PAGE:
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Some thoughts on prescribed natural fires

Author(s): Jack D. Cohen
Year Published: 1991

Wildland fire is a significant component of nearly all North American ecosystems. High intensity, stand-replacement fires are normal in certain ecosystems, especially in the northern Rocky Mountains. Wilderness fire managers are obligated to let fire operate as a natural influence to the extent that this is possible. Where wilderness areas incorporate stand-replacement-type fire ecosystems, ecologically significant prescribed natural fires must reach stand-replacement fire intensities. However, because weather forecasting capabilities are limited, fire managers are unable to predict whether prescribed natural fires will escape prescribed boundaries. Moreover, the effectiveness of suppression actions decreases as wilderness fires increase in size. Thus, fire managers face the dilemma of managing for natural fire influences on ecosystems, with the consequence of increasing the potential for escaped fire situations.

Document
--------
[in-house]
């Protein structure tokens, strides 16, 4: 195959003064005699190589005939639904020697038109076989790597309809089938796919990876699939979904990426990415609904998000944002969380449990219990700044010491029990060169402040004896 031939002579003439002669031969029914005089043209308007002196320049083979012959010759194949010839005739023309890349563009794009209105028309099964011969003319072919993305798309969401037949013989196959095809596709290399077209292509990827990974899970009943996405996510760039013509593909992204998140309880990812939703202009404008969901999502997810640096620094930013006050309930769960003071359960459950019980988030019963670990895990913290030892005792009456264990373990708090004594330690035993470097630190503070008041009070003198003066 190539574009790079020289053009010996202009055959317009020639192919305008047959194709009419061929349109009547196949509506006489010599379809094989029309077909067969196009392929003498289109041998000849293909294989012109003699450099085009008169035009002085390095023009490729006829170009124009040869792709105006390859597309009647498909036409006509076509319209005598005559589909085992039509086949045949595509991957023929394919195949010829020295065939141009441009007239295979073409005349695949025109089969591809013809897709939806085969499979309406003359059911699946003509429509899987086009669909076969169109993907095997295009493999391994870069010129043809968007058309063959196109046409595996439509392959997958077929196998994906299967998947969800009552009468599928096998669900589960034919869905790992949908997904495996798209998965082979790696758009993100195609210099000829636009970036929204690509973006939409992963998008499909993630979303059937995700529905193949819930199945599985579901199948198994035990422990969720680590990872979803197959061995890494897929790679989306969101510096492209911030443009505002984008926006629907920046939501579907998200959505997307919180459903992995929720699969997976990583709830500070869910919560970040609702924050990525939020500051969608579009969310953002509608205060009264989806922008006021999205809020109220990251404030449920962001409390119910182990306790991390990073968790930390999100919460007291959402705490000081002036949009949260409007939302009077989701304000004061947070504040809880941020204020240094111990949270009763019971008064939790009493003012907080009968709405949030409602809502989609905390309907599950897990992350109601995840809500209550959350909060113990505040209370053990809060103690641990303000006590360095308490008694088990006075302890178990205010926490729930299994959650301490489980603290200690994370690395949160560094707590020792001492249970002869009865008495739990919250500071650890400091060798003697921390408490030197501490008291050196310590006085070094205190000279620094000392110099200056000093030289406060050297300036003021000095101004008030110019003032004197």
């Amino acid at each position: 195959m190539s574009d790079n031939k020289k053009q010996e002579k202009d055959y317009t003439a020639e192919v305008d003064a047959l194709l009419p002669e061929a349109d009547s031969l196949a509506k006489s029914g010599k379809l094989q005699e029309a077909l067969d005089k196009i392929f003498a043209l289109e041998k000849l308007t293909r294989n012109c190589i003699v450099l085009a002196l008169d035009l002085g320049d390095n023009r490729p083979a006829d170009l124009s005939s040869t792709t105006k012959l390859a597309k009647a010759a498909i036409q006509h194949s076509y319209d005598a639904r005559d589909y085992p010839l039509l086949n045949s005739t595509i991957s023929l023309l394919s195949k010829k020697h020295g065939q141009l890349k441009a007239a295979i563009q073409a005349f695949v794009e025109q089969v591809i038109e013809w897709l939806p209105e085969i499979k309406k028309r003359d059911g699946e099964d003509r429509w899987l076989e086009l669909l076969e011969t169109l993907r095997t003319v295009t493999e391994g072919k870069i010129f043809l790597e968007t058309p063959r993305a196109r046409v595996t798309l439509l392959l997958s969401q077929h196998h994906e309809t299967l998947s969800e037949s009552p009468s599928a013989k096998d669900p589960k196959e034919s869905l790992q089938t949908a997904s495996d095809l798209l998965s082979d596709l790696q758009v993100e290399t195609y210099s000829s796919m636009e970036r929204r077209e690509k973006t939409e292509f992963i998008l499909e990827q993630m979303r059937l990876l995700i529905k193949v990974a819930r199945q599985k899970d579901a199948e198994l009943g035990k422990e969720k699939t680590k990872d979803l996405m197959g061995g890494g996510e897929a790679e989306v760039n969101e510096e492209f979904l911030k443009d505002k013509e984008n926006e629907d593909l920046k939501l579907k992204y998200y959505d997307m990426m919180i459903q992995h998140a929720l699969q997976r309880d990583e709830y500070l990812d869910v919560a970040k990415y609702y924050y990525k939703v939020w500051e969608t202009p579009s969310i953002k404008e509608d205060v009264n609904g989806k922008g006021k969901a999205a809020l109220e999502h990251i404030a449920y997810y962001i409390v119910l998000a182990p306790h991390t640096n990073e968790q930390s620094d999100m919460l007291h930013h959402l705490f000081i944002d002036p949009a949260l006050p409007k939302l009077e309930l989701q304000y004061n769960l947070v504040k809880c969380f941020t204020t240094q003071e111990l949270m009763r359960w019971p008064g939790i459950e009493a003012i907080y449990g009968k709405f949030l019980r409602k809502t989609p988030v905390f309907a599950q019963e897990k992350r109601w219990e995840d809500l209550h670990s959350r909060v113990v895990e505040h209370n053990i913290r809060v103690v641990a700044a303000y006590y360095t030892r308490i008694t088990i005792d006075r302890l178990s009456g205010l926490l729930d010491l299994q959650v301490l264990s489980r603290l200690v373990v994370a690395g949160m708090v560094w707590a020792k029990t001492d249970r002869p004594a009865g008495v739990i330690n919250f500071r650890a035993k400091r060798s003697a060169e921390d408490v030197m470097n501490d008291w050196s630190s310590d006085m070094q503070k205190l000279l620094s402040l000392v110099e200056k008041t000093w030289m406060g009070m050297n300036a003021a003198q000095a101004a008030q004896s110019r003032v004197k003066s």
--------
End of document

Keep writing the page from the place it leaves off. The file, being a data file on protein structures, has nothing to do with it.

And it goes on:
Citation: Cohen, Jack D. 1991. Some thoughts on prescribed natural fires. In: Nodvin, Stephen C.; Waldrop, Thomas A., eds. Fire and the environment: ecological and cultural perspectives. Gen. Tech. Rep. SE-GTR-69. Asheville, NC: USDA Forest Service, Southeastern Forest Experiment Station. p. 381-383.
Topic(s): Fire Policy & Law, Fire & Wilderness, Management Approaches
Ecosystem(s): None
Document Type: Technical Report or White Paper
NRFSN number: 12420
FRAMES RCS number: 16158
Record updated: Dec 6, 2017